Saturday, October 24, 2009

Snowshoe, WV

The weekend of October 2 I headed to Snowshoe, WV on my VFR for the MSTA Fall Colors Rally. I headed up I-77 to the Wytheville, VA area where I got on US219, which took me to Snowshoe. 219 was a nice scenic and curvy road that made for a very pleasant, flowing ride through the countryside.

An overlook along 219

Nice example of the character of 219

I stumbled upon the Indian Creek covered bridge near Union, WV. It was built in 1903 by a pair of brothers, aged 16 and 18!

US219 passes right in front of Pearl Buck's birthplace.

I rode through a cold, light rain for the last hour of the journey, but it wasn't too bad, thanks to my electric vest and heated grips. I got to the host hotel, The Inn at Snowshoe, around 6:00, and met a nice group of around 8 folks from Virginia, with whom I ended up hanging out for most of the weekend. We walked across the street to a really good restaurant and store, where we all ordered various pizzas; I had an excellent veggie pie. We got back to the hotel around 9:00, about the time my roommate Gary came rolling in from Roanoke. We all enjoyed an enjoyable evening of kicking tires and telling tales. By the end of the evening around 70 riders had made it into town.

Saturday we awoke to a beautiful sunny, albeit cold morning. A very hearty breakfast buffet was included in the price of the hotel, so we all enjoyed a nice, filling breakfast with several cups of coffee as we gave the temperature some time to climb a bit, as well as to give the deer some time to get away from the roads - there are TONS of deer in that area.

We got rolling around 9am and enjoyed a nice day of riding some spectacular rural roads, covering around 300 miles. We rode past a windmill farm, which was a pretty cool site.

We stopped for a break right across the street from them; they're HUGE!

We later stopped in Davis, WV for lunch at Shianni's. I had an excellent Italian sausage hoagie and two Saranac root beers. Saranac is a brewery in New York whose beer I love, and their root beer turned out to be just as good! Our group:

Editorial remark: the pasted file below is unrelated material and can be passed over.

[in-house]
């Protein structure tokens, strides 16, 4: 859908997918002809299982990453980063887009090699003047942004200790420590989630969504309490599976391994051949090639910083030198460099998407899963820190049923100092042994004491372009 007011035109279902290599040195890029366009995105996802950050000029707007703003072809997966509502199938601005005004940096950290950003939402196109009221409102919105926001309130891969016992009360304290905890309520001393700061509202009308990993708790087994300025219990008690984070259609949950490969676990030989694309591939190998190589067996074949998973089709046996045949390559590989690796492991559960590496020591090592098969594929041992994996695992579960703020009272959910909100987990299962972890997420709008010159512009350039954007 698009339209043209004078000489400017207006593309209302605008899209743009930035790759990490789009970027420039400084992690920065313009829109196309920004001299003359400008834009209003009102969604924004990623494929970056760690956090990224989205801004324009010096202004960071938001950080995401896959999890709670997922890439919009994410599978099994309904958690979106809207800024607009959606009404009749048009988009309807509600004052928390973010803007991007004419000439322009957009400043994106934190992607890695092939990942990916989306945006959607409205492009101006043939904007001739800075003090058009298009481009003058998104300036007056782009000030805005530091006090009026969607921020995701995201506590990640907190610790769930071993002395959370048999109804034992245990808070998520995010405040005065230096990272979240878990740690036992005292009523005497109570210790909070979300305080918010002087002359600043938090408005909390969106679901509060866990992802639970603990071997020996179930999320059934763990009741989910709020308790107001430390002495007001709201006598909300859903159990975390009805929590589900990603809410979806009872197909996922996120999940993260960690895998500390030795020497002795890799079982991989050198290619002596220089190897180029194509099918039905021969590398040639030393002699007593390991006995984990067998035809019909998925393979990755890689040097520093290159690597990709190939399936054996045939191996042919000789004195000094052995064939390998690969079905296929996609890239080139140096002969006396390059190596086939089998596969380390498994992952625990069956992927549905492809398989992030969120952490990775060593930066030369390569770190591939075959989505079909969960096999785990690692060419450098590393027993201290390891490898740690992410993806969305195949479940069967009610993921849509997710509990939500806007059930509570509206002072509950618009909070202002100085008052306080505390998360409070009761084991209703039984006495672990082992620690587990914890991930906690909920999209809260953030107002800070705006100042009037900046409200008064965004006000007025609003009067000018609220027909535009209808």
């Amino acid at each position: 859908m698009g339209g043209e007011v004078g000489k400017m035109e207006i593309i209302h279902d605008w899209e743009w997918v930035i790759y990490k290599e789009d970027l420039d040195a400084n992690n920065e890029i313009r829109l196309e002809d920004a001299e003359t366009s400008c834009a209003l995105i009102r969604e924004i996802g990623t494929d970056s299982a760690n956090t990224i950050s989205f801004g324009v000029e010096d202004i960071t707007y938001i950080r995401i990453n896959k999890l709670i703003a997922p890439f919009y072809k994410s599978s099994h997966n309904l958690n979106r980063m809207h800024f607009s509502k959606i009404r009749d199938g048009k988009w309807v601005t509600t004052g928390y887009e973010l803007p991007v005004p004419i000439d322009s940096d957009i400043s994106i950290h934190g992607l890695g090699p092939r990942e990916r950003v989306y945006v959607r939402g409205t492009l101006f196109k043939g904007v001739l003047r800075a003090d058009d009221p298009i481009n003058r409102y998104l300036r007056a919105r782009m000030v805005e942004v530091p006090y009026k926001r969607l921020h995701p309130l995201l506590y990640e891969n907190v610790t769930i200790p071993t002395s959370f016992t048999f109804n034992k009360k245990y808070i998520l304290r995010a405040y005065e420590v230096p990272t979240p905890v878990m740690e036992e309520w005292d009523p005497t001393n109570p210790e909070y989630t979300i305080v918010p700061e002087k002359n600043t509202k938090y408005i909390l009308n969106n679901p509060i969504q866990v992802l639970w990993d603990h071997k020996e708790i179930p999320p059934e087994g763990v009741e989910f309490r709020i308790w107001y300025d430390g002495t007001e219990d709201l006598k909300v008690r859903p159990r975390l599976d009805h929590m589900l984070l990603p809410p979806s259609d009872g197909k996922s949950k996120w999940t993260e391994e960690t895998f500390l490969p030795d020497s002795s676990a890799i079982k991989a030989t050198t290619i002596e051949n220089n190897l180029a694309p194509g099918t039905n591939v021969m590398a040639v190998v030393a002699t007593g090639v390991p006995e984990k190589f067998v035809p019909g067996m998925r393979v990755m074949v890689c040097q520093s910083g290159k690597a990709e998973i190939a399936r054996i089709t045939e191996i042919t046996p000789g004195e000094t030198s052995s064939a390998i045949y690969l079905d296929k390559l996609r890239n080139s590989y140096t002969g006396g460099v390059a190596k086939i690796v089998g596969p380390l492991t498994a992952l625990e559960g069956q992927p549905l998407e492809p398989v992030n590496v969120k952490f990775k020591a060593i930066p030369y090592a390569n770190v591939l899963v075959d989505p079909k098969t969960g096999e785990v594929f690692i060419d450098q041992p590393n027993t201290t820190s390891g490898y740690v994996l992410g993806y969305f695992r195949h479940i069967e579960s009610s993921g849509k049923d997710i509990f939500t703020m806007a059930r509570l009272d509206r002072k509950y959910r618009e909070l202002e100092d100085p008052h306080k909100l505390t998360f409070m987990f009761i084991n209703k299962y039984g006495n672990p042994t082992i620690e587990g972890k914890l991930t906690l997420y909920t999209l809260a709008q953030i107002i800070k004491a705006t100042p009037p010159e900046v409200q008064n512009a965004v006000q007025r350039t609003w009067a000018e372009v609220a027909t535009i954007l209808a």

Cool rock formation and church built in 1855 seen during a stop later in the day.

Our hotel with a nice view behind it. Though it was the Fall Colors rally, we were a couple of weeks early for the peak fall colors, but leaves were starting to change, and it was still a very beautiful area.

Saturday night a bunch of us went over to the same restaurant, and this time I had a HUGE and very tasty hamburger. Had a good time visiting with everyone and looking around the store.

Sunday morning following another satisfying breakfast we all started heading homeward. Before leaving the area I explored a couple of local points of interest - first was the Cass Scenic Railroad. It is a logging line built in 1901 on which Shay locomotives from the early 1900's pull cars of tourists up the steep mountain line. The trips take from 2 to 4 hours, so I didn't have time for a ride, but I may have to allocate time in a future visit to the area. My timing was good, though, and I was able to see one of the Shays running as folks loaded up for a departure.

After studying the train and exploring the general store, I headed off to my main destination for the morning - the National Radio Astronomy Observatory in Green Bank. It is home to the world's largest fully-steerable radio telescope; it is nearly 500 feet in height, and its dish is a massive 330 feet in diameter! A football field would fit in it with room to spare!